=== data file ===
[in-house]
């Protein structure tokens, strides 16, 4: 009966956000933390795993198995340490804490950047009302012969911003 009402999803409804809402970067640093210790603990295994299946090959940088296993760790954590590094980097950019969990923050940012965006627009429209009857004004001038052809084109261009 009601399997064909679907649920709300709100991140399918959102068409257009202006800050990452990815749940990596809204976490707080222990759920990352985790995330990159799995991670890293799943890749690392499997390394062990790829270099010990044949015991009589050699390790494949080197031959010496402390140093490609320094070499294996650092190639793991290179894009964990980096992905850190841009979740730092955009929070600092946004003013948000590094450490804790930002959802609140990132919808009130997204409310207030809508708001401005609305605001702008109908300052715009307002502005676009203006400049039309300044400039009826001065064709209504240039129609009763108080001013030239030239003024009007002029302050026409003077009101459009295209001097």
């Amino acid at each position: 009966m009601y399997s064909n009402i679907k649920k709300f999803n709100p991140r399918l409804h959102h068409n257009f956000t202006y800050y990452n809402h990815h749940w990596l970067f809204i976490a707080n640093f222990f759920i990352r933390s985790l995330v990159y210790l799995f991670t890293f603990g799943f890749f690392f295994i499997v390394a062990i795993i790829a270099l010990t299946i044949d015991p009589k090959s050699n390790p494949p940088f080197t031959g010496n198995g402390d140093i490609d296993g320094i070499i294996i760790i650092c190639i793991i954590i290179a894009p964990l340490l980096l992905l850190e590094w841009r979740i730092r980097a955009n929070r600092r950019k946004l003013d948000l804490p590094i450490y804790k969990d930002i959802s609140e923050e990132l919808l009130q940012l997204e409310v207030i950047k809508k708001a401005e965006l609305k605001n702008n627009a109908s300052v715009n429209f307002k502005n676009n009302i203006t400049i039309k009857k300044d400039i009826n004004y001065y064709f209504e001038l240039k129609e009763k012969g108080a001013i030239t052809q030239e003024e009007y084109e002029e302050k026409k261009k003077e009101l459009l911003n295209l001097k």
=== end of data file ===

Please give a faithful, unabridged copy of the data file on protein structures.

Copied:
[in-house]
């Protein structure tokens, strides 16, 4: 009966956000933390795993198995340490804490950047009302012969911003 009402999803409804809402970067640093210790603990295994299946090959940088296993760790954590590094980097950019969990923050940012965006627009429209009857004004001038052809084109261009 009601399997064909679907649920709300709100991140399918959102068409257009202006800050990452990815749940990596809204976490707080222990759920990352985790995330990159799995991670890293799943890749690392499997390394062990790829270099010990044949015991009589050699390790494949080197031959010496402390140093490609320094070499294996650092190639793991290179894009964990980096992905850190841009979740730092955009929070600092946004003013948000590094450490804790930002959802609140990132919808009130997204409310207030809508708001401005609305605001702008109908300052715009307002502005676009203006400049039309300044400039009826001065064709209504240039129609009763108080001013030239030239003024009007002029302050026409003077009101459009295209001097």
């Amino acid at each position: 009966m009601y399997s064909n009402i679907k649920k709300f999803n709100p991140r399918l409804h959102h068409n257009f956000t202006y800050y990452n809402h990815h749940w990596l970067f809204i976490a707080n640093f222990f759920i990352r933390s985790l995330v990159y210790l799995f991670t890293f603990g799943f890749f690392f295994i499997v390394a062990i795993i790829a270099l010990t299946i044949d015991p009589k090959s050699n390790p494949p940088f080197t031959g010496n198995g402390d140093i490609d296993g320094i070499i294996i760790i650092c190639i793991i954590i290179a894009p964990l340490l980096l992905l850190e590094w841009r979740i730092r980097a955009n929070r600092r950019k946004l003013d948000l804490p590094i450490y804790k969990d930002i959802s609140e923050e990132l919808l009130q940012l997204e409310v207030i950047k809508k708001a401005e965006l609305k605001n702008n627009a109908s300052v715009n429209f307002k502005n676009n009302i203006t400049i039309k009857k300044d400039i009826n004004y001065y064709f209504e001038l240039k129609e009763k012969g108080a001013i030239t052809q030239e003024e009007y084109e002029e302050k026409k261009k003077e009101l459009l911003n295209l001097k």